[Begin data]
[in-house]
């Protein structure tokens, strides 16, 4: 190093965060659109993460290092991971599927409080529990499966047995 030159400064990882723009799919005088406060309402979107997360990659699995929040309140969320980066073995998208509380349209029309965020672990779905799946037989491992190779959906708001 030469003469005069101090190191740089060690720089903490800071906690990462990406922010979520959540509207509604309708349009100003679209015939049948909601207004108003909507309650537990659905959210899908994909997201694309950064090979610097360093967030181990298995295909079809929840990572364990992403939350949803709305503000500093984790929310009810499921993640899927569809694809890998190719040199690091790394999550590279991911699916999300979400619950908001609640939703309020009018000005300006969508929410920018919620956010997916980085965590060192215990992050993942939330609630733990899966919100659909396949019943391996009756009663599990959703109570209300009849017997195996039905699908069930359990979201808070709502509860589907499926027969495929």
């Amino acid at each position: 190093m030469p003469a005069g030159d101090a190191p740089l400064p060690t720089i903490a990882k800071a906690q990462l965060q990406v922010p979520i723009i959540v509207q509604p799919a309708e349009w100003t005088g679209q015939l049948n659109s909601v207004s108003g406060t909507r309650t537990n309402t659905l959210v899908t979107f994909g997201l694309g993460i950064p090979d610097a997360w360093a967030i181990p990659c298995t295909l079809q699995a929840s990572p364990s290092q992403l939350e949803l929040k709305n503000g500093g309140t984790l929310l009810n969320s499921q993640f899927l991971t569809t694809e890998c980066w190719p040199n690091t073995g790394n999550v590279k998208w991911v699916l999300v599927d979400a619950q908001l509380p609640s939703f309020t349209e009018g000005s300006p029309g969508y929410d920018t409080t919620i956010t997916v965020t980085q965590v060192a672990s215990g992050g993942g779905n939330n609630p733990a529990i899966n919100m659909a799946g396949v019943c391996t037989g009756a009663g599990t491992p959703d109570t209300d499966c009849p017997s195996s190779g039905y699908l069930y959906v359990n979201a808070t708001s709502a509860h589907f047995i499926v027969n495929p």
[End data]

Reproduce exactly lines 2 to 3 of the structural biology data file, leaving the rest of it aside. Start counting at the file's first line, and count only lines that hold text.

């Protein structure tokens, strides 16, 4: 190093965060659109993460290092991971599927409080529990499966047995 030159400064990882723009799919005088406060309402979107997360990659699995929040309140969320980066073995998208509380349209029309965020672990779905799946037989491992190779959906708001 030469003469005069101090190191740089060690720089903490800071906690990462990406922010979520959540509207509604309708349009100003679209015939049948909601207004108003909507309650537990659905959210899908994909997201694309950064090979610097360093967030181990298995295909079809929840990572364990992403939350949803709305503000500093984790929310009810499921993640899927569809694809890998190719040199690091790394999550590279991911699916999300979400619950908001609640939703309020009018000005300006969508929410920018919620956010997916980085965590060192215990992050993942939330609630733990899966919100659909396949019943391996009756009663599990959703109570209300009849017997195996039905699908069930359990979201808070709502509860589907499926027969495929």
């Amino acid at each position: 190093m030469p003469a005069g030159d101090a190191p740089l400064p060690t720089i903490a990882k800071a906690q990462l965060q990406v922010p979520i723009i959540v509207q509604p799919a309708e349009w100003t005088g679209q015939l049948n659109s909601v207004s108003g406060t909507r309650t537990n309402t659905l959210v899908t979107f994909g997201l694309g993460i950064p090979d610097a997360w360093a967030i181990p990659c298995t295909l079809q699995a929840s990572p364990s290092q992403l939350e949803l929040k709305n503000g500093g309140t984790l929310l009810n969320s499921q993640f899927l991971t569809t694809e890998c980066w190719p040199n690091t073995g790394n999550v590279k998208w991911v699916l999300v599927d979400a619950q908001l509380p609640s939703f309020t349209e009018g000005s300006p029309g969508y929410d920018t409080t919620i956010t997916v965020t980085q965590v060192a672990s215990g992050g993942g779905n939330n609630p733990a529990i899966n919100m659909a799946g396949v019943c391996t037989g009756a009663g599990t491992p959703d109570t209300d499966c009849p017997s195996s190779g039905y699908l069930y959906v359990n979201a808070t708001s709502a509860h589907f047995i499926v027969n495929p």